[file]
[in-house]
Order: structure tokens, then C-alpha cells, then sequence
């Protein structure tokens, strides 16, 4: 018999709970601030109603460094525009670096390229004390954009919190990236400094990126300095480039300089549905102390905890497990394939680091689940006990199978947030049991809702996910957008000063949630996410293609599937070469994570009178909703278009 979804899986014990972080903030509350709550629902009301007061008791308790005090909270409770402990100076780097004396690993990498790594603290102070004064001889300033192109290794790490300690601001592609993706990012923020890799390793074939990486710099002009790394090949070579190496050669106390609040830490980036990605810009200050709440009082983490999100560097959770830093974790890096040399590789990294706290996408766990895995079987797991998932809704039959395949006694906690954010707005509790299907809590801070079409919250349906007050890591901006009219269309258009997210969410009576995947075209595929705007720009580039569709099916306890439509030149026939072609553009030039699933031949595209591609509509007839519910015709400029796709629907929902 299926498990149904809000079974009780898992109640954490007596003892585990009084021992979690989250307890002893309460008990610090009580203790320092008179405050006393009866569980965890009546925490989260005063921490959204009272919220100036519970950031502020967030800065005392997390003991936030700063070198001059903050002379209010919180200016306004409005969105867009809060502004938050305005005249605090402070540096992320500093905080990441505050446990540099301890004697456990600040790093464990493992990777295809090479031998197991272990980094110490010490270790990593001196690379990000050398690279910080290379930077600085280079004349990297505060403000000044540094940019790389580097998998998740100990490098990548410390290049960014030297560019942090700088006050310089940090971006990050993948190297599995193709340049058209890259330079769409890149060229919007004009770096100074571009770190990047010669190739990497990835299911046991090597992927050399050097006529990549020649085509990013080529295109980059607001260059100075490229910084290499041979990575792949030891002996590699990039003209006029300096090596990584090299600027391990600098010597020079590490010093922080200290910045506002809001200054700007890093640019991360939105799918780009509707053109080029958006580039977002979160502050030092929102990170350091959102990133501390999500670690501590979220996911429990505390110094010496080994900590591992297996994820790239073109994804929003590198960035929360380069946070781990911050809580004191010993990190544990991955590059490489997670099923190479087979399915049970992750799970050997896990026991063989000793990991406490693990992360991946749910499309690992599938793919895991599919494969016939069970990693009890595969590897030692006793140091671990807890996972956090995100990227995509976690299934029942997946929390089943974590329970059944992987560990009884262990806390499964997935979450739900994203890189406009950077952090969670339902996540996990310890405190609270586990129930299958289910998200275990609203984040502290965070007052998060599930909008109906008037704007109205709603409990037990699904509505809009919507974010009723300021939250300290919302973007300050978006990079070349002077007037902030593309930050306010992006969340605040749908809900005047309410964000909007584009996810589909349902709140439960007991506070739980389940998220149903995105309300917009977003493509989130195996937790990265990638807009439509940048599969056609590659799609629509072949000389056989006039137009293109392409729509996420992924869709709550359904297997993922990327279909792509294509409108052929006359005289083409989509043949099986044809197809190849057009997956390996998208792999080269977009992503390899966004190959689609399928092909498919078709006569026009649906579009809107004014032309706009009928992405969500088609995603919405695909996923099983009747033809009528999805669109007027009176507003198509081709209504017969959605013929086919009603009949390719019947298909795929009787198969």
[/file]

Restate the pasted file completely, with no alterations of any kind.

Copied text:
[in-house]
Order: structure tokens, then C-alpha cells, then sequence
């Protein structure tokens, strides 16, 4: 018999709970601030109603460094525009670096390229004390954009919190990236400094990126300095480039300089549905102390905890497990394939680091689940006990199978947030049991809702996910957008000063949630996410293609599937070469994570009178909703278009 979804899986014990972080903030509350709550629902009301007061008791308790005090909270409770402990100076780097004396690993990498790594603290102070004064001889300033192109290794790490300690601001592609993706990012923020890799390793074939990486710099002009790394090949070579190496050669106390609040830490980036990605810009200050709440009082983490999100560097959770830093974790890096040399590789990294706290996408766990895995079987797991998932809704039959395949006694906690954010707005509790299907809590801070079409919250349906007050890591901006009219269309258009997210969410009576995947075209595929705007720009580039569709099916306890439509030149026939072609553009030039699933031949595209591609509509007839519910015709400029796709629907929902 299926498990149904809000079974009780898992109640954490007596003892585990009084021992979690989250307890002893309460008990610090009580203790320092008179405050006393009866569980965890009546925490989260005063921490959204009272919220100036519970950031502020967030800065005392997390003991936030700063070198001059903050002379209010919180200016306004409005969105867009809060502004938050305005005249605090402070540096992320500093905080990441505050446990540099301890004697456990600040790093464990493992990777295809090479031998197991272990980094110490010490270790990593001196690379990000050398690279910080290379930077600085280079004349990297505060403000000044540094940019790389580097998998998740100990490098990548410390290049960014030297560019942090700088006050310089940090971006990050993948190297599995193709340049058209890259330079769409890149060229919007004009770096100074571009770190990047010669190739990497990835299911046991090597992927050399050097006529990549020649085509990013080529295109980059607001260059100075490229910084290499041979990575792949030891002996590699990039003209006029300096090596990584090299600027391990600098010597020079590490010093922080200290910045506002809001200054700007890093640019991360939105799918780009509707053109080029958006580039977002979160502050030092929102990170350091959102990133501390999500670690501590979220996911429990505390110094010496080994900590591992297996994820790239073109994804929003590198960035929360380069946070781990911050809580004191010993990190544990991955590059490489997670099923190479087979399915049970992750799970050997896990026991063989000793990991406490693990992360991946749910499309690992599938793919895991599919494969016939069970990693009890595969590897030692006793140091671990807890996972956090995100990227995509976690299934029942997946929390089943974590329970059944992987560990009884262990806390499964997935979450739900994203890189406009950077952090969670339902996540996990310890405190609270586990129930299958289910998200275990609203984040502290965070007052998060599930909008109906008037704007109205709603409990037990699904509505809009919507974010009723300021939250300290919302973007300050978006990079070349002077007037902030593309930050306010992006969340605040749908809900005047309410964000909007584009996810589909349902709140439960007991506070739980389940998220149903995105309300917009977003493509989130195996937790990265990638807009439509940048599969056609590659799609629509072949000389056989006039137009293109392409729509996420992924869709709550359904297997993922990327279909792509294509409108052929006359005289083409989509043949099986044809197809190849057009997956390996998208792999080269977009992503390899966004190959689609399928092909498919078709006569026009649906579009809107004014032309706009009928992405969500088609995603919405695909996923099983009747033809009528999805669109007027009176507003198509081709209504017969959605013929086919009603009949390719019947298909795929009787198969």